FILM by Jorge Ignacio Castillo
RPL Film Theatre
Though it was nominated for an Oscar in the Best Foreign Film category, one knew early on Wild Tales had no chance. While the rest of the candidates could be described as humanistic to a fault (none more than Ida, the winner), Wild Tales is mean-spirited and proudly so. Almost every character is an asshole and the entertainment comes from knowing most of these people deserve what’s coming to them.
The film’s six stories are not narratively connected but the undercurrent is the same: confronted with the choice between taking the high road or getting even, odds are people will choose the latter. In each case, there are no cool heads in sight and, as Ron Burgundy would put it, situations escalate quickly.
Like I said, Wild Tales has six stories. Here’s the rundown:
PASTERNAK A group of strangers on a plane realize they all know the same person. Not only that, they all wronged him in some fashion and none of them paid for their ticket. Paranoia ensues. Similarities to the Germanwings crash may or may not ensue.
THE RATS A loan shark stops at a highway café. The unsavoury character is recognized by the waitress as the man responsible for her dad’s suicide. The cook offers to add rat poison to his meal, but the girl can’t bring herself to kill someone. Meanwhile, the moneylender grows more objectionable by the minute.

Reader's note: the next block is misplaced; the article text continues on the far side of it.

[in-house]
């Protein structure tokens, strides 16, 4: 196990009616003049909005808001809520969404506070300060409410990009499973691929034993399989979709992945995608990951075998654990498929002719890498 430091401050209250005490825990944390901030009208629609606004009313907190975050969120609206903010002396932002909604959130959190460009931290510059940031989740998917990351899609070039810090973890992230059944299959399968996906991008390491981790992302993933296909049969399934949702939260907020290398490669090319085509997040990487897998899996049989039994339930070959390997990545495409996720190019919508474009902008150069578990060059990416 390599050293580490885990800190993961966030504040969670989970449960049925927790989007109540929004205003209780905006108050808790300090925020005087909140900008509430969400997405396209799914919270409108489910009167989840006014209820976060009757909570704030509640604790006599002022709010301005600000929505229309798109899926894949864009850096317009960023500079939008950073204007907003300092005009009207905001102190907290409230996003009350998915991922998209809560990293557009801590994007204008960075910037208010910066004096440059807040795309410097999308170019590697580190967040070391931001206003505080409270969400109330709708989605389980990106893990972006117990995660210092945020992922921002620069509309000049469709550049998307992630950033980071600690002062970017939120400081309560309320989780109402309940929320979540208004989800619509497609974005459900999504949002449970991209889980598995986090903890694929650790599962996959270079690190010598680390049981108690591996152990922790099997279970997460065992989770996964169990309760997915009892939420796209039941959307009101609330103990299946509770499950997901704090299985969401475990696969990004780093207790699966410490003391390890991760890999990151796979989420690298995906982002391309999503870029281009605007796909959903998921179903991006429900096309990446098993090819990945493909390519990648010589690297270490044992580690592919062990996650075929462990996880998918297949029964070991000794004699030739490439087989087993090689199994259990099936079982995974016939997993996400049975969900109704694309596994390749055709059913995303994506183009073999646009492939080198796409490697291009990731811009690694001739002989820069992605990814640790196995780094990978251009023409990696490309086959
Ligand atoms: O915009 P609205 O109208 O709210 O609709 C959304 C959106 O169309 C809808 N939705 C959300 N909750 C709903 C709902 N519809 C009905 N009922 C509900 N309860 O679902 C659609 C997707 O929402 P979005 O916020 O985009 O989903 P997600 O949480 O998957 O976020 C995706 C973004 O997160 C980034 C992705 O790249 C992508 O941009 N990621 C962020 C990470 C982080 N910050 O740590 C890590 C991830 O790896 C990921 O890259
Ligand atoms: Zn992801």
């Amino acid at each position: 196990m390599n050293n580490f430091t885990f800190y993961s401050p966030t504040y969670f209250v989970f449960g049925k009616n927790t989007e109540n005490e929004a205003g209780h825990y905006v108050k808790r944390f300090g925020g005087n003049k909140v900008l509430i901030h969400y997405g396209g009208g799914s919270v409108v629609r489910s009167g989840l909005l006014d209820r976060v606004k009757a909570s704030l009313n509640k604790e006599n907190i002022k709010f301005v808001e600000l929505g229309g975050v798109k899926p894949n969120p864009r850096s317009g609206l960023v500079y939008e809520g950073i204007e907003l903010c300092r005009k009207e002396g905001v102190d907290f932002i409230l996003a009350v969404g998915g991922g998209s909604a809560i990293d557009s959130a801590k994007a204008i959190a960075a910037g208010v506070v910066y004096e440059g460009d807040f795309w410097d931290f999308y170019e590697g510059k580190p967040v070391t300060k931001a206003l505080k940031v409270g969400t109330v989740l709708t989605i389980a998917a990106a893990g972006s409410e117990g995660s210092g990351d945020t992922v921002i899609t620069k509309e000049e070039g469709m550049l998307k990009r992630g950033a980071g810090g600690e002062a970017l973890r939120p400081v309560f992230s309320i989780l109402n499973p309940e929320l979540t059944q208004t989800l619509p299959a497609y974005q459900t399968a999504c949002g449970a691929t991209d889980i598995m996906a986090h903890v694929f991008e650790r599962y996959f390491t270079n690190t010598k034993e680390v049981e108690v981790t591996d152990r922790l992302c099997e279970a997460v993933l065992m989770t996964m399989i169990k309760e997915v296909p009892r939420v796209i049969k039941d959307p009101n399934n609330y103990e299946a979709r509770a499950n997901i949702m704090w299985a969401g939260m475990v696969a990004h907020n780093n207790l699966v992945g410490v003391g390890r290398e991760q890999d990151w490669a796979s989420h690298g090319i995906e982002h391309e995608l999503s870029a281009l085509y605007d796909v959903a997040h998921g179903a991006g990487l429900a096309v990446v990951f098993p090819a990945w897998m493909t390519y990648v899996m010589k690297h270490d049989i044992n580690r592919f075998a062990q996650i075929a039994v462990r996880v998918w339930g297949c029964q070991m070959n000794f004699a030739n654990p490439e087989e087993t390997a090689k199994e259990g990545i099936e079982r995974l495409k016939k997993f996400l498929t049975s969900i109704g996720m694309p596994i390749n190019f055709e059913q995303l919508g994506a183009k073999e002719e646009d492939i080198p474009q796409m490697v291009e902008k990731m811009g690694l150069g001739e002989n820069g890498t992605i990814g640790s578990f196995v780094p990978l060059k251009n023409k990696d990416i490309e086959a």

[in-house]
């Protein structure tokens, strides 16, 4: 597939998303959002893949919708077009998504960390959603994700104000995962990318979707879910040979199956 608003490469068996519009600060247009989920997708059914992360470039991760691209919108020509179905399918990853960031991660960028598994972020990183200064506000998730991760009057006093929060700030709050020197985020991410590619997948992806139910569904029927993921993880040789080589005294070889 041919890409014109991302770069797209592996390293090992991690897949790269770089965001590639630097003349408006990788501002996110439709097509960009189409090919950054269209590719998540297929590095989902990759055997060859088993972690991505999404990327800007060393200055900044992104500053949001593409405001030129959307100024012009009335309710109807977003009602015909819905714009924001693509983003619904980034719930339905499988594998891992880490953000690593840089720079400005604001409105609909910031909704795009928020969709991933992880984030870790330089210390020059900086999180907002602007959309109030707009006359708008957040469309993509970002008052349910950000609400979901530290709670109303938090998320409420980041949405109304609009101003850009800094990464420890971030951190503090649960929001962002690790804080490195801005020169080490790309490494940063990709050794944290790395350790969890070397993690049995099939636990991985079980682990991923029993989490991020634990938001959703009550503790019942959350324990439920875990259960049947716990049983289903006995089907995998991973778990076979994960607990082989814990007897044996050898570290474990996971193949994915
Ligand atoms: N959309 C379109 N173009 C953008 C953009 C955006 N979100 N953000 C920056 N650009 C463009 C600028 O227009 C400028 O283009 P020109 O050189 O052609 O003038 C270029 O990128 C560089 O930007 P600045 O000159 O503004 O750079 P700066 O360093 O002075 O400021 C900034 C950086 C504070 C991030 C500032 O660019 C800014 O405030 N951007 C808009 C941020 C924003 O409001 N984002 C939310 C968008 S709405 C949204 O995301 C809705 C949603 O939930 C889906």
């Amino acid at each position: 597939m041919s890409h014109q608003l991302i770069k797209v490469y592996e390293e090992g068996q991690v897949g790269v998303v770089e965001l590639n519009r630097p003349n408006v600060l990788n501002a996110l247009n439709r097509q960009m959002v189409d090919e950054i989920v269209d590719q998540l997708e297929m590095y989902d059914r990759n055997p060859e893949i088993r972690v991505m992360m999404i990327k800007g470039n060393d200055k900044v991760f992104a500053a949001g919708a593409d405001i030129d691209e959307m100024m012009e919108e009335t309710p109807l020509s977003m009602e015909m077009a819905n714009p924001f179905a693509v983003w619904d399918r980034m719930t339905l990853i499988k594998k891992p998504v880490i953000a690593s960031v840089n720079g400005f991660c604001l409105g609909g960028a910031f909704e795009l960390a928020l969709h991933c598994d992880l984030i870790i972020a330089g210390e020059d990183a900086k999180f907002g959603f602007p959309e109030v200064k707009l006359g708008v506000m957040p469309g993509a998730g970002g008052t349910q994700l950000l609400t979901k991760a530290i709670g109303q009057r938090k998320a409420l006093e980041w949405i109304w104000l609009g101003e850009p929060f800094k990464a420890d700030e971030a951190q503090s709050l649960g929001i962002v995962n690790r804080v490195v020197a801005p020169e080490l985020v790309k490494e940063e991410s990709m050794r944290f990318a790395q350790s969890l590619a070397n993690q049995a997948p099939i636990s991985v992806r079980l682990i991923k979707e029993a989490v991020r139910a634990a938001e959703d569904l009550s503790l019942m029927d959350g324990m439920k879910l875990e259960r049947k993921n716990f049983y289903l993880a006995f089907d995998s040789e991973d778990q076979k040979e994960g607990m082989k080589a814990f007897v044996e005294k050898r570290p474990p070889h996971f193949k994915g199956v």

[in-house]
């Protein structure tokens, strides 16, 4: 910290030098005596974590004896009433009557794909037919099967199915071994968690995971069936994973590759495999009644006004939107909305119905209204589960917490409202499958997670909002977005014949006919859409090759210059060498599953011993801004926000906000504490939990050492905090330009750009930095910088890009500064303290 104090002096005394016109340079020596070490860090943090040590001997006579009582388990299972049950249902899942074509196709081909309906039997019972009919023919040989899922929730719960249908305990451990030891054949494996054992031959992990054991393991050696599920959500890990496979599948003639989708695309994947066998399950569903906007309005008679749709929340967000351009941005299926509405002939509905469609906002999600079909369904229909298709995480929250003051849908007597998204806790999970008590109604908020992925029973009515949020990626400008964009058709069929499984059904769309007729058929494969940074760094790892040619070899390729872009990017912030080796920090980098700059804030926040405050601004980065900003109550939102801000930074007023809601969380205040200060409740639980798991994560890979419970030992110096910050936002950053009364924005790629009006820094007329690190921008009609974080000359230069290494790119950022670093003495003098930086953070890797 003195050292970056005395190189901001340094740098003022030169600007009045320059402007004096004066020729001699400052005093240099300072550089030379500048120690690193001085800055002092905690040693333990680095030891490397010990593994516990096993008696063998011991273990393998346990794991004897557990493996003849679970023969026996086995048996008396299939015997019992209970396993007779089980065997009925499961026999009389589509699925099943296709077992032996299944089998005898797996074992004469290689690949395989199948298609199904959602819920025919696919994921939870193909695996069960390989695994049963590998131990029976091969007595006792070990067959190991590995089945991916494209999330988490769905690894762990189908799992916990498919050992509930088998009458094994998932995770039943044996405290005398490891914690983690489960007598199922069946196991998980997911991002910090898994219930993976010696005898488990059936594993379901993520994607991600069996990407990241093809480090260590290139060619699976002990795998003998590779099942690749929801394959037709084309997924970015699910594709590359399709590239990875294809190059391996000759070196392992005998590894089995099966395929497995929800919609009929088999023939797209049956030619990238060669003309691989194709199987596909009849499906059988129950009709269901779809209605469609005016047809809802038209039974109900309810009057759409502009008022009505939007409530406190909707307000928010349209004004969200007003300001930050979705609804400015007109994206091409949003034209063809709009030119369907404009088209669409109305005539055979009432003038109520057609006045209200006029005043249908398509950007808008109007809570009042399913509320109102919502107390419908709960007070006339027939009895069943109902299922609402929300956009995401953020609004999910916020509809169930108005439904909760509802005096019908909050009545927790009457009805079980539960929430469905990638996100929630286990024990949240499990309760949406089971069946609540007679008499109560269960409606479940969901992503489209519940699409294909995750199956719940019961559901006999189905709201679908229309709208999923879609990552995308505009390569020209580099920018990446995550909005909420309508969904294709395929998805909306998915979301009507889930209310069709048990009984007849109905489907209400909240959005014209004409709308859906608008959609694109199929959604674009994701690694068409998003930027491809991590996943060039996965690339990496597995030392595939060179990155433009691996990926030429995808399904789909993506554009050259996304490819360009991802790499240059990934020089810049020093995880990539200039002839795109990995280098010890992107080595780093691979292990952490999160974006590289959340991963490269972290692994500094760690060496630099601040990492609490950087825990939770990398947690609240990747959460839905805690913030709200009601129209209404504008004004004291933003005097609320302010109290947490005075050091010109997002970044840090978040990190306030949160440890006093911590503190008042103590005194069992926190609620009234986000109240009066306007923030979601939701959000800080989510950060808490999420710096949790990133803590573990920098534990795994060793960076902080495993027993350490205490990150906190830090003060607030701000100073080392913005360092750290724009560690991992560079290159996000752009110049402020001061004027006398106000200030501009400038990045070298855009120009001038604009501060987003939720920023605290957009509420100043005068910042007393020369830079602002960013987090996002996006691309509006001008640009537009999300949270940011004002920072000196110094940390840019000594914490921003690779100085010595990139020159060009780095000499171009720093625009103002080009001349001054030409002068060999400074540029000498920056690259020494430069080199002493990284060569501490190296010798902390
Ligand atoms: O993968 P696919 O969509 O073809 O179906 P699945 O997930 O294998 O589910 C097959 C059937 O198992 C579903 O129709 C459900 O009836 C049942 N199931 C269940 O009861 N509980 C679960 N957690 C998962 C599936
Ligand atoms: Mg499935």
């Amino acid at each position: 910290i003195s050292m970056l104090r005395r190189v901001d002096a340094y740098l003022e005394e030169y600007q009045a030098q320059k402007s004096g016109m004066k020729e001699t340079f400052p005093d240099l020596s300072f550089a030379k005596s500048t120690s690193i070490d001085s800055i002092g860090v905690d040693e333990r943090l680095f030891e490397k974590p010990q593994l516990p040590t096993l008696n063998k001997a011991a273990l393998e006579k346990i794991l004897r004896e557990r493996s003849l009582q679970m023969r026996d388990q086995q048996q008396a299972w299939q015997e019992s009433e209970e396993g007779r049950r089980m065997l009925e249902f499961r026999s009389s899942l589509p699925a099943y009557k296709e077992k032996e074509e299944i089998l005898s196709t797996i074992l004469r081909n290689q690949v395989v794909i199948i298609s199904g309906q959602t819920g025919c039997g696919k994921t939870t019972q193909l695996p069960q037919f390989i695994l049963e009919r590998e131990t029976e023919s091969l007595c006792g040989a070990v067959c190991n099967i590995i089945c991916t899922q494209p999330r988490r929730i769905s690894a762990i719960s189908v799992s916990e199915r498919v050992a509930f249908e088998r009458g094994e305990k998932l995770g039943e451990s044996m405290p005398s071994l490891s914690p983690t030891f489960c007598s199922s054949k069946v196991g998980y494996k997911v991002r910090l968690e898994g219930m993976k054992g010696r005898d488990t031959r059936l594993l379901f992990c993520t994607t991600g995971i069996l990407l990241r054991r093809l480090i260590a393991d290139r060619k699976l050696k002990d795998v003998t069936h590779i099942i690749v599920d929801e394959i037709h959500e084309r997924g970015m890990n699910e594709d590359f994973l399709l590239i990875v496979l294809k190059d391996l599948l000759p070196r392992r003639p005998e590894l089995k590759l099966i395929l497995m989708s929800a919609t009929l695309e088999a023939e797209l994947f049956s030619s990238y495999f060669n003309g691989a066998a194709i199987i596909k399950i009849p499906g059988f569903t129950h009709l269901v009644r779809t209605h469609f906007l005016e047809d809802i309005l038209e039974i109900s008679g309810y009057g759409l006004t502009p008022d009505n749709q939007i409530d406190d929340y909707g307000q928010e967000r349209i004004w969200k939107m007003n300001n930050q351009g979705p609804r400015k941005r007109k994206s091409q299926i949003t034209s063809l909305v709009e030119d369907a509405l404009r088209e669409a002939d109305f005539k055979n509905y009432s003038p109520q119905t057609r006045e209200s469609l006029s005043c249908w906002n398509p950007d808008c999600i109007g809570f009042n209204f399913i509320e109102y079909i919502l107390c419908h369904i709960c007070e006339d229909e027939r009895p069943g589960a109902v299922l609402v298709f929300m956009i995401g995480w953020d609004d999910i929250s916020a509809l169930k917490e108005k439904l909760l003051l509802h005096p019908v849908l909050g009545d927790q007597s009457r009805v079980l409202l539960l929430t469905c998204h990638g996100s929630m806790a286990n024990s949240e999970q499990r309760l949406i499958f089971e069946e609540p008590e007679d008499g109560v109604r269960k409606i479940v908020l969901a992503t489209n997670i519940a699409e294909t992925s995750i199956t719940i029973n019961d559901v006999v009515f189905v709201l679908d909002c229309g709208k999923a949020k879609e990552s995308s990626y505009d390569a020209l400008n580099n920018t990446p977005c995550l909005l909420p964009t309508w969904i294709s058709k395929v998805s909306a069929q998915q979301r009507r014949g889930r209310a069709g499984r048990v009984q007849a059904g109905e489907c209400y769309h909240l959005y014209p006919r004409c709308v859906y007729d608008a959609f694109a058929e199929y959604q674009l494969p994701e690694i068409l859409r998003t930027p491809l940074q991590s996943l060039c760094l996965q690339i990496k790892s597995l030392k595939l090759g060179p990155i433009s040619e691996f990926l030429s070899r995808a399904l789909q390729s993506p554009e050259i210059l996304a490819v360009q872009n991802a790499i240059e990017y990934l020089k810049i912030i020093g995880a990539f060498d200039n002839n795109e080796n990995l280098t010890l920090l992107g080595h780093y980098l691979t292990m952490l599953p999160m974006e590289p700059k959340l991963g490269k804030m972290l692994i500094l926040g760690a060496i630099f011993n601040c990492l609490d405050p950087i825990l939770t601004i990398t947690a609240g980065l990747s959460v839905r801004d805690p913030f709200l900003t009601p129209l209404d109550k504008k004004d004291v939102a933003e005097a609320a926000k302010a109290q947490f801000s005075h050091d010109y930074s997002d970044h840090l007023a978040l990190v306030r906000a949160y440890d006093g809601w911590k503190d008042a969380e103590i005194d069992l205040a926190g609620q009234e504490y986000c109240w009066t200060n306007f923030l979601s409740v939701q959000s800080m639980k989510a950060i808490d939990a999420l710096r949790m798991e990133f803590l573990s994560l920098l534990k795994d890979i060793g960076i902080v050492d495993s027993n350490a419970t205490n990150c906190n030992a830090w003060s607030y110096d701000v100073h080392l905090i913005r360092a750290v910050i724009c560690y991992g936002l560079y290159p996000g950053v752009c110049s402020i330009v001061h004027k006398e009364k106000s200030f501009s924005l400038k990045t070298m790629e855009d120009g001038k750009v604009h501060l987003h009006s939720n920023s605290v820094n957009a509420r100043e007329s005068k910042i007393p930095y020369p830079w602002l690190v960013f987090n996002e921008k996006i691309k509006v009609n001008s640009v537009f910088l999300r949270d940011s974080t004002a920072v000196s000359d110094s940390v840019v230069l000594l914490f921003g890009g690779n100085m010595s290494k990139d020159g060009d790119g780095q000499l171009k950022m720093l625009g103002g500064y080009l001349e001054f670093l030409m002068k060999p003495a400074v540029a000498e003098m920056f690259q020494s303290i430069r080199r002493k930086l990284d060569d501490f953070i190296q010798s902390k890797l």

THE STRONGEST The best of the bunch. A yuppie and a mechanic make each other’s lives miserable on a deserted highway. A flat tire forces the yuppie to park next to a bridge and he become a sitting duck for the irate trucker. Each driver gets the upper hand at different times, without realizing they’re trapped in a vicious circle.
LITTLE BOMB The most relatable. A chain of mishaps and escalating humiliations turn a regular Joe into a big ball of anger, causing irreparable damage to his career and his family. Moral of the story: the only thing worse than a bureaucratic nightmare is a corrupt bureaucracy.
THE PROPOSAL A trust-fund brat runs over and kills a pregnant woman. Ahead of his capture, the boy’s dad offers the gardener money to take the fall. Soon the family’s lawyer and the detective in charge of the investigation also want a piece of the pie.
UNTIL DEATH DO US PART In the midst of her wedding party, a bride finds out her new husband has been unfaithful with a woman in attendance. She attempts every possible form of revenge before the cake is even cut.
There are no low points in Wild Tales. Perhaps the last one is less disciplined than the others, but entertaining nonetheless. The movie is at its best whenever it’s hitting disturbing notes. “The Strongest” episode is the most conspicuous offender: No matter which driver you side with, you’ll learn a lot about yourself.
Produced by Pedro Almodóvar, Wild Tales is actually better than the Spaniard’s last four or five movies, perhaps because is devoid of the phony sentimentality that permeates his current work. The movie is full of lessons, but it doesn’t hammer the audience with them. The most obvious one: A cool head is a blessing. There isn’t one in sight for two hours.